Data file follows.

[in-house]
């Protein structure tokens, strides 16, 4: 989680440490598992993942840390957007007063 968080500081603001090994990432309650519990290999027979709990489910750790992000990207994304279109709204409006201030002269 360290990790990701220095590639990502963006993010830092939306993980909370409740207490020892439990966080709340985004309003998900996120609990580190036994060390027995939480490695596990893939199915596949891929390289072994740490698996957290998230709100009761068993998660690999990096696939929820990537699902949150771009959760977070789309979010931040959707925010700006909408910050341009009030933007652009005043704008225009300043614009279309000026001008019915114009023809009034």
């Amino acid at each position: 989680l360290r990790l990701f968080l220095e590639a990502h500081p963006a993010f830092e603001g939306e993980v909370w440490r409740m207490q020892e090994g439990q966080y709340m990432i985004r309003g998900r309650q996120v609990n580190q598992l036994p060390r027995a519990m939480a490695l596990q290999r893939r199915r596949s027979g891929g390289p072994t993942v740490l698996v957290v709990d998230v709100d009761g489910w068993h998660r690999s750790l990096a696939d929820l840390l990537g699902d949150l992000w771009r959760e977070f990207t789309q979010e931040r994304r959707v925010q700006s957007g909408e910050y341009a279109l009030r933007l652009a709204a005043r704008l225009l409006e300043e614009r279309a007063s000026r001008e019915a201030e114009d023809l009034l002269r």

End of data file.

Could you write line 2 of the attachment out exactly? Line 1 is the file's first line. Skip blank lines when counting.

């Protein structure tokens, strides 16, 4: 989680440490598992993942840390957007007063 968080500081603001090994990432309650519990290999027979709990489910750790992000990207994304279109709204409006201030002269 360290990790990701220095590639990502963006993010830092939306993980909370409740207490020892439990966080709340985004309003998900996120609990580190036994060390027995939480490695596990893939199915596949891929390289072994740490698996957290998230709100009761068993998660690999990096696939929820990537699902949150771009959760977070789309979010931040959707925010700006909408910050341009009030933007652009005043704008225009300043614009279309000026001008019915114009023809009034």